Saints vs. Cardinals: Beyond the Numbers
Aug 7, 2012
More articles from Eric Hartvigson|
Hall of Fame Game: New Orleans Saints 17, Arizona Cardinals 10
Perhaps the most glaring observation made during this game was how little the Saints offensive system will change in 2012, despite the absence of head coach Sean Peyton. New Orleans opened the game putting the ball in the hands of Drew Brees with rapid decision making, marching straight down the field to score a quick touchdown. Those who questioned Brees' 2012 fantasy value got their answer (myself included).
This game also taught us that the Saints will continue to utilize all three running backs in the same roles from last season. Pierre Thomas started the game, garnering most of the carries between the 20s. Darren Sproles entered the mix primarily as the “pass-catching running back,” while Mark Ingram finished the scoring drive taking the goal line carry in for a touchdown. Sproles still looks to be the player to own, but the timeshare will continue.
The battle between kicker John Kasay and Garrett Hartley didn’t become any clearer. Kasay handled field goal duties going 1-for-2 with a block, while Hartley nailed both extra point opportunities. Whoever emerges has serious fantasy value.
Considering the physical nature in which Jimmy Graham plays the position, we should note the Saints’ backup tight end looks to be Michael Higgins. Although miniscule now, put this in the back end of your notes, especially if Graham is your starting tight end exiting the draft.
Exiting last season, and throughout the offseason, the hot topic coming out of Arizona has been the quarterback competition. As expected, Kevin Kolb started the game only to throw an ugly interception on his first pass attempt after failing to recognize the coverage of Malcolm Jenkins. On the Cardinals’ third possession, Kolb would be hit hard and forced to leave the game with an injury the Cardinals are calling a rib contusion (fancy word for bruise). We should remember that Kolb has never played more than nine games while struggling with numerous injuries ranging from turf toe all the way to concussions (get it, head to toe).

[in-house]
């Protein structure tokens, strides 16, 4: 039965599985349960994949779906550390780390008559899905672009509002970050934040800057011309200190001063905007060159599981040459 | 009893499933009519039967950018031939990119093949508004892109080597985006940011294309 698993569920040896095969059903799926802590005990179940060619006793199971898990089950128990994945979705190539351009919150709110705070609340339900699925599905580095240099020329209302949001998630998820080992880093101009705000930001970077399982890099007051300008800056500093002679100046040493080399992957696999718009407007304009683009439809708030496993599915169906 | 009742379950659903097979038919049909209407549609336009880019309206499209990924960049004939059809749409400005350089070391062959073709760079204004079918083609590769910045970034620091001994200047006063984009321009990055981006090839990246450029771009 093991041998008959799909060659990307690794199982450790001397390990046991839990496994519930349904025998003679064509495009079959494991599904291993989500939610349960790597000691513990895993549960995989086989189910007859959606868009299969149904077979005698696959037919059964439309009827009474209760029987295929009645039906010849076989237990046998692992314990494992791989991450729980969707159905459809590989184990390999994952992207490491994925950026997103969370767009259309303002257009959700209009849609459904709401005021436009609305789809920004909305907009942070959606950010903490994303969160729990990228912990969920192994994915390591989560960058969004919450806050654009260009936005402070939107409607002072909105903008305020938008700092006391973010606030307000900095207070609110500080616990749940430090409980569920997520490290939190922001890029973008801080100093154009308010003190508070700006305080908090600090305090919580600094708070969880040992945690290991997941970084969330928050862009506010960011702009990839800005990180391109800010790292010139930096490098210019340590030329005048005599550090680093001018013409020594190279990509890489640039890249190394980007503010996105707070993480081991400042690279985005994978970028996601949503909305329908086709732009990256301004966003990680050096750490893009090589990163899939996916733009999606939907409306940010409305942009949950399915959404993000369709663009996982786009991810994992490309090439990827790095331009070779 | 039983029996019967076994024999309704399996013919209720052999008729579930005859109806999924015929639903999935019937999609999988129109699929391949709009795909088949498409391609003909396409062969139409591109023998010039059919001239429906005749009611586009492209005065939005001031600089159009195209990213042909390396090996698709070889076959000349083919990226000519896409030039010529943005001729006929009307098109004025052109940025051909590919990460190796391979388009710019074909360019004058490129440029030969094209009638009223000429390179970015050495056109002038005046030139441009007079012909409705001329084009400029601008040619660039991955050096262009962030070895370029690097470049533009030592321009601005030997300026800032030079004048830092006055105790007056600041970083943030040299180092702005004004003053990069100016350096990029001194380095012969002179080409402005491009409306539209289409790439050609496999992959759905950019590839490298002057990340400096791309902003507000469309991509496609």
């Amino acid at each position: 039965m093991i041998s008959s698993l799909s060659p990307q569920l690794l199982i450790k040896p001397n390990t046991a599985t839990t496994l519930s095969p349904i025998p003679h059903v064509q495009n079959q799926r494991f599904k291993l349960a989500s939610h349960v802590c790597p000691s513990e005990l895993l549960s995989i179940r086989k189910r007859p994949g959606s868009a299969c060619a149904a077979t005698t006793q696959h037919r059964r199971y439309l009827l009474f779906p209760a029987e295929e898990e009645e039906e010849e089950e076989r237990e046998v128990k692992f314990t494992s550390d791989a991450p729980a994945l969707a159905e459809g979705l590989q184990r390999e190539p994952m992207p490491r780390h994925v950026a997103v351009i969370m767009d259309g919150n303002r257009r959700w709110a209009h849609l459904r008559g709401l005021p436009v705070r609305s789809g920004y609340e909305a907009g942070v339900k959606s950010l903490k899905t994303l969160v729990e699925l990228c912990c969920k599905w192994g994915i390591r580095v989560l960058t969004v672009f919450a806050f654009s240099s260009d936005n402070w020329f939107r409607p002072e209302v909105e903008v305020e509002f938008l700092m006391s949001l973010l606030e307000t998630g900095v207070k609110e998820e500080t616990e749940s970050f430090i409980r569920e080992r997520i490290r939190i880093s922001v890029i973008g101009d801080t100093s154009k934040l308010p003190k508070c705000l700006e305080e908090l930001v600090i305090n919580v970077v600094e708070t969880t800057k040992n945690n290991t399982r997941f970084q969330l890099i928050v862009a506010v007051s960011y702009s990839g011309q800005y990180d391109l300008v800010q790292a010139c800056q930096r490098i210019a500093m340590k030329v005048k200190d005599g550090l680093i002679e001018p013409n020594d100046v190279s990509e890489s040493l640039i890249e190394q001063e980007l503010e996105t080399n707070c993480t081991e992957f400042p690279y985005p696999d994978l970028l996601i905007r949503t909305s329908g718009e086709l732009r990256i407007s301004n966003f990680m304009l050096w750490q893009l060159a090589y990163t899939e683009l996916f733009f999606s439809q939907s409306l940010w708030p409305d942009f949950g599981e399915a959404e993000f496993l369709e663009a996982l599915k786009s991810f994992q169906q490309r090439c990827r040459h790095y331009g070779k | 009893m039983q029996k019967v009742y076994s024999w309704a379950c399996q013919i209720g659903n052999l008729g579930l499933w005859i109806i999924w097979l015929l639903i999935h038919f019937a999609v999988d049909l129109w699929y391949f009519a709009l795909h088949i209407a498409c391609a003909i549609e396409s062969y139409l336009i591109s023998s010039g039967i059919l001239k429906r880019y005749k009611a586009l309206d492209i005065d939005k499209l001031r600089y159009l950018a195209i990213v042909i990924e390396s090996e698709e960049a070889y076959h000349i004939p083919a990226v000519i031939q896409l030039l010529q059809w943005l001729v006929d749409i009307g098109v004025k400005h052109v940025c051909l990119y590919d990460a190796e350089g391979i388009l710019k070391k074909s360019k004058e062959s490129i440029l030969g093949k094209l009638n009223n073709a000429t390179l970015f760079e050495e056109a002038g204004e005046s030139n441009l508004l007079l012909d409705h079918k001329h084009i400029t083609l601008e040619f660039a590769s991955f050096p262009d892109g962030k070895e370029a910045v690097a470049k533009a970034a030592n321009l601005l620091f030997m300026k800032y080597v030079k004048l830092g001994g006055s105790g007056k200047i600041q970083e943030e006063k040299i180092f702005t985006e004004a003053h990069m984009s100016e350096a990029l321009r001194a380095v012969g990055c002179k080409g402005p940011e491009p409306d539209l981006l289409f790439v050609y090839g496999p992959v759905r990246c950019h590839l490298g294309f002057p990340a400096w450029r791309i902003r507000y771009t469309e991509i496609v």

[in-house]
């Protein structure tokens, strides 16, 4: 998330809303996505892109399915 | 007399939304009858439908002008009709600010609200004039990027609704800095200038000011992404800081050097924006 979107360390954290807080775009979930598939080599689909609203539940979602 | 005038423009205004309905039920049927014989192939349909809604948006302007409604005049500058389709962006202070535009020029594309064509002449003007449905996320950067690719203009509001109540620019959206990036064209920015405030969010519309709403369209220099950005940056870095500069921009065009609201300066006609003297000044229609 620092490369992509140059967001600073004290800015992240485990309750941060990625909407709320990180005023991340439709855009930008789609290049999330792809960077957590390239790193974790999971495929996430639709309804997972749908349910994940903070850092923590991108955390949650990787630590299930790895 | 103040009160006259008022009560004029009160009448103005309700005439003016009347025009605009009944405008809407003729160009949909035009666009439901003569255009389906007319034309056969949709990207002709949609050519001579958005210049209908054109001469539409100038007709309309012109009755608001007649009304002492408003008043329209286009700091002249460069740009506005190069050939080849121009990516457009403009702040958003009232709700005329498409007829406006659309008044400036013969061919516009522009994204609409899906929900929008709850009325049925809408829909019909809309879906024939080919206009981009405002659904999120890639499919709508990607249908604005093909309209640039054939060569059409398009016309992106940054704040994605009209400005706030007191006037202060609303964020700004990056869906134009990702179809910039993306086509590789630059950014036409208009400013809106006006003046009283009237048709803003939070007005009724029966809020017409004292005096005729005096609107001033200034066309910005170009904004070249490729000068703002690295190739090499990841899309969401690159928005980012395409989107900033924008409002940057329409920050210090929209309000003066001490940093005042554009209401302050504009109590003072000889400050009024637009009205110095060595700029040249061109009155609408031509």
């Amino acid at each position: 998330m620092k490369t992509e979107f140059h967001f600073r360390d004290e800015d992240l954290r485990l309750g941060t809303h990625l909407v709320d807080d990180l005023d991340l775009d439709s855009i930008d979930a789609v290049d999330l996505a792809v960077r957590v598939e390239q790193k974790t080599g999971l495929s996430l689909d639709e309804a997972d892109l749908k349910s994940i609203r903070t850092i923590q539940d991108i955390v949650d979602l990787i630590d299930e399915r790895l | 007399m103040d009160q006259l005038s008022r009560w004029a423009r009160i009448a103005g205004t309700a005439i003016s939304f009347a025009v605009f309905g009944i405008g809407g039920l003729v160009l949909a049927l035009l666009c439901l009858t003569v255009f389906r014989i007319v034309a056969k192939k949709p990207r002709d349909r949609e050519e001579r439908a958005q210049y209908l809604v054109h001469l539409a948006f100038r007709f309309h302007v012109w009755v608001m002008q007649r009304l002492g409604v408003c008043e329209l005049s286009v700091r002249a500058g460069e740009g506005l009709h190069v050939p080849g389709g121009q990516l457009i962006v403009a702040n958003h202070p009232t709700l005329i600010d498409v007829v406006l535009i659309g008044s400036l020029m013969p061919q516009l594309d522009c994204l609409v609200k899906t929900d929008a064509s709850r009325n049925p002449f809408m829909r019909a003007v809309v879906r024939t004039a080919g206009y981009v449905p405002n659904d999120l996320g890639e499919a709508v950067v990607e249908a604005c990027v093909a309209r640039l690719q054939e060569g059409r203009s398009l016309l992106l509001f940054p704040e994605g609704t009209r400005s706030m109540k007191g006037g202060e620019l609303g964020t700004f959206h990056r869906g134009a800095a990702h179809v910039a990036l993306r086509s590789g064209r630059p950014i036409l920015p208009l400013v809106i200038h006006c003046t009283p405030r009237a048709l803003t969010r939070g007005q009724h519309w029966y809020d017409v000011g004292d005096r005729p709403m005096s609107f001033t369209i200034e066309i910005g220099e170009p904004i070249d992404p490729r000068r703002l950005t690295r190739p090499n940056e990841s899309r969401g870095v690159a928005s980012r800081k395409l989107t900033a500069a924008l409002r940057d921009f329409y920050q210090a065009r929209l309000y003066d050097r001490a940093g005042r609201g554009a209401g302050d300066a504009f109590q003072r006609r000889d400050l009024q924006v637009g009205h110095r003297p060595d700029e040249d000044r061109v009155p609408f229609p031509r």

Replacing Kolb was third-year player John Skelton. During my offseason breakdown of the Cardinals, I noted that Skelton proved to be the superior player in 2011 while increasing the value of all Cardinals' offensive players, especially Larry Fitzgerald. Skelton did not disappoint. He correctly read the Saints defense, adjusting the play and making accurate throws in the face of pressure (nothing feels better than when a bold prediction is validated).
Examining this game, we should also recognize that La'Rod Stephens-Howling was the Cardinals’ starting running back with Chris ‘ Beanie’ Wells and Ryan Williams both recovering from injury. Stephens-Howling generated a formidable ground game, picking up 25 yards on four carries. He is certainly a player that should be on your “watch list.”
Stephens-Howling was later replaced by fourth-string running back Alfonso Smith. A free agent pick-up in most leagues last season, Smith continued to display tough downhill running and allusiveness. Although most of his runs came against the Saints’ second-string defense, Smith managed 46 yards and a touchdown on eight carries. Smith is also a player worth monitoring as we near the regular season.
Despite a bad drop in the third quarter, Cardinals tight end Rob Housler also looked impressive. During the offseason, the Arizona coaching staff has made it clear they intend to utilize the tight end position with greater consistency. We should note that head coach Ken Whisenhunt played tight end in college while being a tight ends coach during the early stages of this coaching career. Housler is a player also being placed firmly on the “watch list,” but not yet draftable with starter Todd Heap still in the mix.
After yet another long and cold offseason, it was awesome to finally watch some football. With most league drafts just around the corner, we can now begin monitoring the preseason action. Start firing up those mock drafts and put together your draft plans. It’s time to play football.